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Political Physics: Is Discrimination Okay If You Discriminate Privately?

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a blogumn by Monique King-Viehland

Photo Credit: Jason Rowland
Photo Credit: Jason Rowland

A controversy is swirling in Huntingdon Valley, Pennsylvania due to the Valley Swim Club (a private swim club) which refused admittance to 65 black and Hispanic kids at the Creative Steps Day Camp, even though the camp had paid the club over $1,950 by in advance to let its campers use the pool. 

Their neighborhood pool was closed because of the City of Philadelphia’s budget crisis, so the camp founder Alethea Wright worked out an arrangement with two different organizations for the kids to go swimming during the week.  The Jewish Community Center on Tuesdays and Thursdays and the Valley Swim Club on Mondays.  Through fundraising efforts and payments from parents, the camp was able to pay for the necessary fees from both organizations for the 65 campers to use the pool.   

But according to Philly.Com, “on June 29, [when the] black and Hispanic children from the city camp Creative Steps Inc. made their first visit to the Montgomery County club they heard some members make racial remarks and escort their own children away from the pool.  The children were confronted with comments like, “uh, what are all these black kids doing here?”

“They didn’t like the color of my skin. It makes me feel mad. And sad,” said camper Jabriel Brown.

Immediately following the incident, the Valley Swim Club refunded the $1,950 to the Creative Steps Day Camp and terminated the agreement allowing the children to use the club’s pool.  According to a statement on the Club’s website, the issue had nothing to do with race.  “The day campers were turned away because they overwhelmed the 110,000 gallon pool.  We quickly learned that we underestimated the capacity of our facilities, and realized that we could not accommodate the number of children from these camps.”

Okay, so what a minute.  Was it an issue with their capacity of the pool or the color of the kids? 

I think the answer can be found in the Club President’s own comments when he was interviewed immediately following the incident (and before their carefully worded statement was issued).  John Duesler was interviewed on the local NBC affiliate, NBC 10 and he said, “There is a lot of concern that a lot of kids would change the complexion…and the atmosphere of the club.”

But here is the really sad thing, it might not matter.

DISCLAIMER: Now I am about to make a quick legal argument, so it is only fair for me to start by saying that I  (a) applied for, was accepted into but did not complete a full semester of law school and so (b) am not a lawyer.  Okay, with the disclaimer out there in the open I will not proceed to give my not-so-legal analysis.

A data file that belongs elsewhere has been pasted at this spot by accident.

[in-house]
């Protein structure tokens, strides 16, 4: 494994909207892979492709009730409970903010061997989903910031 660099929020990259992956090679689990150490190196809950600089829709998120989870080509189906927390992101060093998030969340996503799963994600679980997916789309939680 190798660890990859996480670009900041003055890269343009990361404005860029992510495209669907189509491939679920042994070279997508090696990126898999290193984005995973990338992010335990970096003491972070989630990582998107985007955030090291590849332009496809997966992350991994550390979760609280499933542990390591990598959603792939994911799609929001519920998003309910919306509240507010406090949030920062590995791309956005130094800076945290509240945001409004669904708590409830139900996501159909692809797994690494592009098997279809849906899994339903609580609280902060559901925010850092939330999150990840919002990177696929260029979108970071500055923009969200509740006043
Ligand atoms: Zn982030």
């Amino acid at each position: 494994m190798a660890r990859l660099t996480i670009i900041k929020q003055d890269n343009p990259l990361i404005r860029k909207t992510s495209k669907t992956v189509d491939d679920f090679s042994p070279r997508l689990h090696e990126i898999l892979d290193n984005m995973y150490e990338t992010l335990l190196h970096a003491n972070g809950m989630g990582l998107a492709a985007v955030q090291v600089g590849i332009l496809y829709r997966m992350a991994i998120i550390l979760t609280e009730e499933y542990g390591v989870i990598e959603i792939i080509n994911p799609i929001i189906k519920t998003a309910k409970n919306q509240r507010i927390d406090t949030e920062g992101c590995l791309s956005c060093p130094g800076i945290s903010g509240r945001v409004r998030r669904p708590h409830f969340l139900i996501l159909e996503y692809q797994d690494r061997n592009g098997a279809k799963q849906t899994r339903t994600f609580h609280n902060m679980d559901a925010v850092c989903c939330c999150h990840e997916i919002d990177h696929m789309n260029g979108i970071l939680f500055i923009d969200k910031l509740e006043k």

From what I have been able to gather, for the most part private clubs can discriminate.  According to AllBusiness.Com “private clubs and similar private organizations are exempt from the operation of civil-rights laws so long as such places can prove, if challenged to do so, that the establishment in question is a bona fide private club.”  The notion is that people have a right, or a “constitutional principle” to associate with whoever they chose to in their own home or in a private club.

But the issue becomes murky around what the definition of a private club really is. 

In March 2007, the Ocean Grove Camp Meeting Association, a Methodist group, denied the request of a lesbian couple to use their boardwalk pavilion for their civil union ceremony.  The Ocean Grove Boardwalk Pavilion is a popular site for wedding ceremonies.  The church claimed that allowing the couple to use the facility violated the Methodist doctrine as they do not condone same-sex marriages, but the couple claimed their constitutional rights were being violated.

And the New Jersey Division of Civil Rights agreed.  They ruled that the “in addition to banning sexual orientation and gender identity discrimination, New Jersey state law specifically forbids discrimination against civil union couples by entities that provide goods and services to the public…the pavilion fell under the category of a “public accommodation,” as it received both state and federal funding on that basis.”  The Association filed a lawsuit against the state, claiming that its First Amendment rights of religious freedom guaranteed its right to discriminate against gays and lesbians. “U.S. District Court Judge Joel Pisano threw out the suit Nov. 8, stating that the pavilion was public property, not a religious structure.”

The place at which a private club becomes a “public accommodation” is not a black and white issue.  But FindLaw.Com says, “Public accommodation means any accommodation which is open to, accepts or solicits the patronage of the general public.”

Is entering into an agreement with a public camp to allow their kids to swim for a fee a “public accommodation?”  The Valley Swim Club sure hopes not.  Last Friday, the Pennsylvania Human Relations Commission announced they would open an investigation into the actions of the Valley Swim Club and a law firm acting on behalf of the campers and their families filed a lawsuit in federal court.

A friend of ours is a member of a private pool in the area.  She recently invited us to be her guest at their “Friends and Family” Day or something like that.  We went and we had a really nice time (my nearly 15 month old had never been in a pool).  But I did notice that when my little interracial family of three entered the premises, the black population grew exponentially even with our miserly one and a half numbers.  I wonder if I had brought a few more relatives if they would have been worried about the “complexion of their pool changing.” 

In the meantime, the day camp kids found another place to swim on Mondays, but the controversy is just beginning.